NPR Staff

From floating old food in Jell-O molds to casseroles to cold pizza, the way we reuse and eat leftovers in America is special.

And it turns out that if you track our relationship with leftovers over time, you will understand a lot about our economy and how we live.

In mid-November, diners at the New York restaurants Gramercy Tavern and The Modern may notice something new on their menus: higher prices, across the board.

As the debate over gun ownership and gun control is renewed following the shooting deaths of nine people, including the gunman, at an Oregon community college earlier this month, there's the voice of an evangelical leader whose views might be different from what some would expect.

When you think of a nuclear meltdown, a lifeless wasteland likely comes to mind — a barren environment of strewn ashes and desolation. Yet nearly 30 years after the disaster at the nuclear reactor in Chernobyl, in the former Soviet Union, a very different reality has long since taken root.

In and around Chernobyl, wildlife now teems in a landscape long abandoned by humans. The area has been largely vacant of human life since 31 people died in the catastrophe and cleanup.

When comic book writer Kelly Sue DeConnick got the opportunity to reimagine Captain Marvel as a blond, blue-eyed fighter pilot named Carol, she made changes to the character that some fans didn't like.

Carol now wears a flight suit — not the sexy dominatrix outfit she used to wear back when she was Ms. Marvel. For that, DeConnick was accused of having a feminist agenda.

Ten years ago, Stephenie Meyer put a twist on the whole boy-meets-girl thing.

In her young adult novel Twilight, girl meets vampire and, later, werewolf. The supernatural romance between Bella and Edward sparked a saga that includes four best-selling books translated into more than 50 languages and five blockbuster movies.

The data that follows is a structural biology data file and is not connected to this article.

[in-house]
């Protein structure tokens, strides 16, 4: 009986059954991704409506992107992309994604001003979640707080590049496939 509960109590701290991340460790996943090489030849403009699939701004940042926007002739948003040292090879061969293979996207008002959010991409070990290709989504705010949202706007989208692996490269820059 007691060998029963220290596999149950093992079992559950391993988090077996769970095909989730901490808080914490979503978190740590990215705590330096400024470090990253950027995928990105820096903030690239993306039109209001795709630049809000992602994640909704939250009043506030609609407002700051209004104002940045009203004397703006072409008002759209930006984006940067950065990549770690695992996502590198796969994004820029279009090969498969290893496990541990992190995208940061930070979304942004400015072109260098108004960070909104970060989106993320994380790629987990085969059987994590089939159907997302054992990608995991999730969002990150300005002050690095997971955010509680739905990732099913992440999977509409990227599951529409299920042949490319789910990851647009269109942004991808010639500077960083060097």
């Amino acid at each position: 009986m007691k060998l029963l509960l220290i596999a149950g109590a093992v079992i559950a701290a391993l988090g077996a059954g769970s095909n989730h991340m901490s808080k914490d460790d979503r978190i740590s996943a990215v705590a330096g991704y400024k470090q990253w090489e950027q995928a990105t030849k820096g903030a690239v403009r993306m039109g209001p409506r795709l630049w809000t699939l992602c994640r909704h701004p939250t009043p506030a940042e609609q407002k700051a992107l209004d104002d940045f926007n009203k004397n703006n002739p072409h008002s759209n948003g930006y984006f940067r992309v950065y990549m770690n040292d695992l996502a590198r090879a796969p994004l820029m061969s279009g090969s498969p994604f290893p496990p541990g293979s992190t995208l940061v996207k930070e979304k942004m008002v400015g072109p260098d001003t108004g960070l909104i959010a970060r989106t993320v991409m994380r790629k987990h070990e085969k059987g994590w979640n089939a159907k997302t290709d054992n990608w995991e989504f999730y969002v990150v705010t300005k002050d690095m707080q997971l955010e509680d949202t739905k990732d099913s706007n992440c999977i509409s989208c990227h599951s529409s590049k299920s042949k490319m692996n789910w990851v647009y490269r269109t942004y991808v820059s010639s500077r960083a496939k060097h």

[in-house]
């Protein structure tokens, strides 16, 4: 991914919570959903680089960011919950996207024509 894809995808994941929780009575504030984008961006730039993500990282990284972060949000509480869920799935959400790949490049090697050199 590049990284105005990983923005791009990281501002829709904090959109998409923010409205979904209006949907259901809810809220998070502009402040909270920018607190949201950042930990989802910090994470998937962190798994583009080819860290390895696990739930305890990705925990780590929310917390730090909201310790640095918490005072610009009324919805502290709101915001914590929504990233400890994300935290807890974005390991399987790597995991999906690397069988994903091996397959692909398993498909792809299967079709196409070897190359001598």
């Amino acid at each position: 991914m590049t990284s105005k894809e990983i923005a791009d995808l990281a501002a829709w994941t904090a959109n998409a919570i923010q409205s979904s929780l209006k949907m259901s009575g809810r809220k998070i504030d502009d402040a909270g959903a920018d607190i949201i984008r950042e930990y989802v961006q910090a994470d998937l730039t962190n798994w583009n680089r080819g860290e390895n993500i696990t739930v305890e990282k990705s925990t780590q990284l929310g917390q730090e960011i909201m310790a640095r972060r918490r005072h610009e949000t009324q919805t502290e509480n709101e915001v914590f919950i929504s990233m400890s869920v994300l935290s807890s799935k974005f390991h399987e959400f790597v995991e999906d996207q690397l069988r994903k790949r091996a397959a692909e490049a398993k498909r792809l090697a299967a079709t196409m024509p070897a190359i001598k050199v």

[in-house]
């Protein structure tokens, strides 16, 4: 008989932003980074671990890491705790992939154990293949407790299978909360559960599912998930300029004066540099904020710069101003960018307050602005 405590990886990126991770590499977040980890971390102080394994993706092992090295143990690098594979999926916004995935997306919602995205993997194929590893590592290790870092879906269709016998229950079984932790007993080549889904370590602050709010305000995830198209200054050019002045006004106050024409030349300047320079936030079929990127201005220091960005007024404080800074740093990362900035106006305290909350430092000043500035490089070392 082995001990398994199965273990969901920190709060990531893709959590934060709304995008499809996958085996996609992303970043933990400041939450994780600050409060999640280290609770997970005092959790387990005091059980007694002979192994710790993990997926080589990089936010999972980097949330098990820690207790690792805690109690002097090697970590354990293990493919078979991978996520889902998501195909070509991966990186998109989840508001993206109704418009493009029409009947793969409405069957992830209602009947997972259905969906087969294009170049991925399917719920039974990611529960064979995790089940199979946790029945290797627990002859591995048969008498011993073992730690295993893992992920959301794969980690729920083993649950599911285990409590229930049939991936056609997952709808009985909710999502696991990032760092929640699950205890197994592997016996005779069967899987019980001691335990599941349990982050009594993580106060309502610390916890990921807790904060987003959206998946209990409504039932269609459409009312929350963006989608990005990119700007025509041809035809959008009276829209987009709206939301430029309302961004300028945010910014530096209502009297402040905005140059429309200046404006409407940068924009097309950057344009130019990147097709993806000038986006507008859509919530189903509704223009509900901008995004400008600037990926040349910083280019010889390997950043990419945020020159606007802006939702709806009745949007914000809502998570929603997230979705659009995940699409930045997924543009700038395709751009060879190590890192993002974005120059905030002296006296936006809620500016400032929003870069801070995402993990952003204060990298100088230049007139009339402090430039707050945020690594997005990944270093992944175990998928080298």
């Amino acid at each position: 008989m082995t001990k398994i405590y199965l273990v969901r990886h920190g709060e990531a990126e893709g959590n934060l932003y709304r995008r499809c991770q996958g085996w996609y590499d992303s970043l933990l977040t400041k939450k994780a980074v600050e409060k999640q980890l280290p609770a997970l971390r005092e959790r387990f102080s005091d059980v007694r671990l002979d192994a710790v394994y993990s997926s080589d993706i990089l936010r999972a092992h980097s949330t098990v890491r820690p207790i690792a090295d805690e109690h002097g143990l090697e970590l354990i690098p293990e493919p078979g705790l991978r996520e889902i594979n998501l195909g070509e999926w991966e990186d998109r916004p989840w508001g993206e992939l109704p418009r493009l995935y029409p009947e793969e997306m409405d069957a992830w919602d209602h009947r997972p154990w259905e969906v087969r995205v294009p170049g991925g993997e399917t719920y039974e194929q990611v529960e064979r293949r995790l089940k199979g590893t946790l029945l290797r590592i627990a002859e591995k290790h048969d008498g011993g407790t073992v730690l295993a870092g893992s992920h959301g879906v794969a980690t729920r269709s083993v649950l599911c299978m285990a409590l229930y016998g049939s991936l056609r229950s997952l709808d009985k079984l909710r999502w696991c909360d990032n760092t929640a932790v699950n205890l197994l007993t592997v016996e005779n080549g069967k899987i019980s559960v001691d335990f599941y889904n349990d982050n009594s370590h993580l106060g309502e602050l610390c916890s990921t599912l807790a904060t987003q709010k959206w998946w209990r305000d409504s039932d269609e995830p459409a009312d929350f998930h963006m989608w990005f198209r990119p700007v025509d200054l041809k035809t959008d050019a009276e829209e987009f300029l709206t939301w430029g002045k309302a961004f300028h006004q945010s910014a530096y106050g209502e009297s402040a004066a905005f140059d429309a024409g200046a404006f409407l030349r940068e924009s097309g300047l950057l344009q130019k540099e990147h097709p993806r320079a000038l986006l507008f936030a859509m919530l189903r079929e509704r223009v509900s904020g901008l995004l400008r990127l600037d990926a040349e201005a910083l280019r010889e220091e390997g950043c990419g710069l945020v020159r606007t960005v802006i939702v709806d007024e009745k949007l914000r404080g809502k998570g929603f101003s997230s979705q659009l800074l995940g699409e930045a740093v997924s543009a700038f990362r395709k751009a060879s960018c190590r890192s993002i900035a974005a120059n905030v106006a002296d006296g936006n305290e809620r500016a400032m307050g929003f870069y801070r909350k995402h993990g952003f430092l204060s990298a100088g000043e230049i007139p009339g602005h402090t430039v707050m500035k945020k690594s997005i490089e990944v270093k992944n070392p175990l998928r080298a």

Catholic bishops and other representatives of the world's more than 1 billion Roman Catholics are meeting in Rome on Sunday for the start of the Synod on the Family. This meeting will guide Church teaching on issues like marriage, divorce and contraception.

This September alone, three high school football players died after injuries sustained on the field. The latest, a 17-year-old quarterback from New Jersey, suffered a ruptured spleen during a game just over a week ago.

In some high schools across the U.S., deaths such as these — and an increased focus on the risk of head injury and concussions — have raised concerns among parents and diminished interest in the sport. At others, like the Maplewood Richmond Heights High School in suburban St. Louis, the football programs have disbanded altogether.

Caron Butler has had a stellar career. The two-time NBA All-Star has contributed his talents on the court to the Miami Heat, the LA Lakers and the Dallas Mavericks, where he was part of a championship team in 2011.

But before he got to the NBA, his life was headed in a very different direction. He had a rough upbringing in Racine, Wis., and took an unusual route to get to the pros, which included numerous drug arrests, a stint in prison and a close call that could have changed his entire life — all before he turned 18.

After Thursday's mass shooting at an Oregon community college, which left nine people dead and more injured, President Obama aired his frustration over gun laws in the U.S. At a news conference Friday, he called on voters to push their representatives to take action.

"You just have to, for a while, be a single-issue voter, because that's what is happening on the other side," Obama said. "And that's going to take some time. I mean, the NRA has had a good start."

The Church of Jesus Christ of Latter-day Saints has lately been confronting questions about ethnic diversity, gender equality and LGBT rights.